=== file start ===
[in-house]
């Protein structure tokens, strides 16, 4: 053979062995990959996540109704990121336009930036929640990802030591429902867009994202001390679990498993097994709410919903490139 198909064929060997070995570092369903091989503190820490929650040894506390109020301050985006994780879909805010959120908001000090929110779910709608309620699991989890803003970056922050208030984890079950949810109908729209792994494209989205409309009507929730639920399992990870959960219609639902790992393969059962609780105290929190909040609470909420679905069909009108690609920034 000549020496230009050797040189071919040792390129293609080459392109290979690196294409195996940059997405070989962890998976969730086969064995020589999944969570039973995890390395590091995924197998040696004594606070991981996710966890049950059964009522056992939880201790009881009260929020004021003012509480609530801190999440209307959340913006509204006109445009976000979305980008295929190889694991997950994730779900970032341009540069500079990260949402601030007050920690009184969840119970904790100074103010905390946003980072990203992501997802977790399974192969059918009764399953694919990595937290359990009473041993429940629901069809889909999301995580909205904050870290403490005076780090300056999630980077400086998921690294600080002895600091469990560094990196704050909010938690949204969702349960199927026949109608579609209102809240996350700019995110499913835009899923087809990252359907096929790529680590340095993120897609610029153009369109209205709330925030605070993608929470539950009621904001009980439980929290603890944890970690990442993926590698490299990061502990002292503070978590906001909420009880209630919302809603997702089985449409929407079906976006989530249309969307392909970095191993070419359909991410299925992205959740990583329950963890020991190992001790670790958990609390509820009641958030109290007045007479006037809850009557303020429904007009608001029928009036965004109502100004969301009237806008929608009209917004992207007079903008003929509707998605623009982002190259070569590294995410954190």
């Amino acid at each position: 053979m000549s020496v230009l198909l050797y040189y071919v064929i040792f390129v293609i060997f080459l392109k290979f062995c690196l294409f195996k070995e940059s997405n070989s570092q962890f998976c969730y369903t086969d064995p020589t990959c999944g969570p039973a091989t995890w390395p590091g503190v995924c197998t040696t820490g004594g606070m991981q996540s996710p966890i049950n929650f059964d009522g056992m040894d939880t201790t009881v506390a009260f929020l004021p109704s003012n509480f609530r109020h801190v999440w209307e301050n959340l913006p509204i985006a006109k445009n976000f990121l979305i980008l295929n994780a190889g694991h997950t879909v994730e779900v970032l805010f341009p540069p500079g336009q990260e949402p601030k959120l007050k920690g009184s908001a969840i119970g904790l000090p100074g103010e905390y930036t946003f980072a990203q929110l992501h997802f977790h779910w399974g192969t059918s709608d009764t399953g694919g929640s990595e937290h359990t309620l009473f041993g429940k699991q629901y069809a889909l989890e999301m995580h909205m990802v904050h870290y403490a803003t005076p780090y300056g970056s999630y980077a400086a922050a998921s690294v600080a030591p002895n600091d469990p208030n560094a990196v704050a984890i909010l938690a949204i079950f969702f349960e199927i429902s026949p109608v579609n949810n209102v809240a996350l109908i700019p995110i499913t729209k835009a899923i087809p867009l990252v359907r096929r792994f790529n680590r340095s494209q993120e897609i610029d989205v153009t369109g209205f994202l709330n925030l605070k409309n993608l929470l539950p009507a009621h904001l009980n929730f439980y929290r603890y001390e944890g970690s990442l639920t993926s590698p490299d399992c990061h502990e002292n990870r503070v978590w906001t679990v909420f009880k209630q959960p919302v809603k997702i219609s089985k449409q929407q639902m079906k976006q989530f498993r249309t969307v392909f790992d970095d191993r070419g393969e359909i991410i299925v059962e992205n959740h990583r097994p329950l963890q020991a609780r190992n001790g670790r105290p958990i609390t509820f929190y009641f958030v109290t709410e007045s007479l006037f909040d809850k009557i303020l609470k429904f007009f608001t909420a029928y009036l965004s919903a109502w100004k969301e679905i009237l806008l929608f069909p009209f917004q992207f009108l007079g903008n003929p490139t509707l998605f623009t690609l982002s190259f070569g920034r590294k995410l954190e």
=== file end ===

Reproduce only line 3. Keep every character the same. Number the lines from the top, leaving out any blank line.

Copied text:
């Amino acid at each position: 053979m000549s020496v230009l198909l050797y040189y071919v064929i040792f390129v293609i060997f080459l392109k290979f062995c690196l294409f195996k070995e940059s997405n070989s570092q962890f998976c969730y369903t086969d064995p020589t990959c999944g969570p039973a091989t995890w390395p590091g503190v995924c197998t040696t820490g004594g606070m991981q996540s996710p966890i049950n929650f059964d009522g056992m040894d939880t201790t009881v506390a009260f929020l004021p109704s003012n509480f609530r109020h801190v999440w209307e301050n959340l913006p509204i985006a006109k445009n976000f990121l979305i980008l295929n994780a190889g694991h997950t879909v994730e779900v970032l805010f341009p540069p500079g336009q990260e949402p601030k959120l007050k920690g009184s908001a969840i119970g904790l000090p100074g103010e905390y930036t946003f980072a990203q929110l992501h997802f977790h779910w399974g192969t059918s709608d009764t399953g694919g929640s990595e937290h359990t309620l009473f041993g429940k699991q629901y069809a889909l989890e999301m995580h909205m990802v904050h870290y403490a803003t005076p780090y300056g970056s999630y980077a400086a922050a998921s690294v600080a030591p002895n600091d469990p208030n560094a990196v704050a984890i909010l938690a949204i079950f969702f349960e199927i429902s026949p109608v579609n949810n209102v809240a996350l109908i700019p995110i499913t729209k835009a899923i087809p867009l990252v359907r096929r792994f790529n680590r340095s494209q993120e897609i610029d989205v153009t369109g209205f994202l709330n925030l605070k409309n993608l929470l539950p009507a009621h904001l009980n929730f439980y929290r603890y001390e944890g970690s990442l639920t993926s590698p490299d399992c990061h502990e002292n990870r503070v978590w906001t679990v909420f009880k209630q959960p919302v809603k997702i219609s089985k449409q929407q639902m079906k976006q989530f498993r249309t969307v392909f790992d970095d191993r070419g393969e359909i991410i299925v059962e992205n959740h990583r097994p329950l963890q020991a609780r190992n001790g670790r105290p958990i609390t509820f929190y009641f958030v109290t709410e007045s007479l006037f909040d809850k009557i303020l609470k429904f007009f608001t909420a029928y009036l965004s919903a109502w100004k969301e679905i009237l806008l929608f069909p009209f917004q992207f009108l007079g903008n003929p490139t509707l998605f623009t690609l982002s190259f070569g920034r590294k995410l954190e």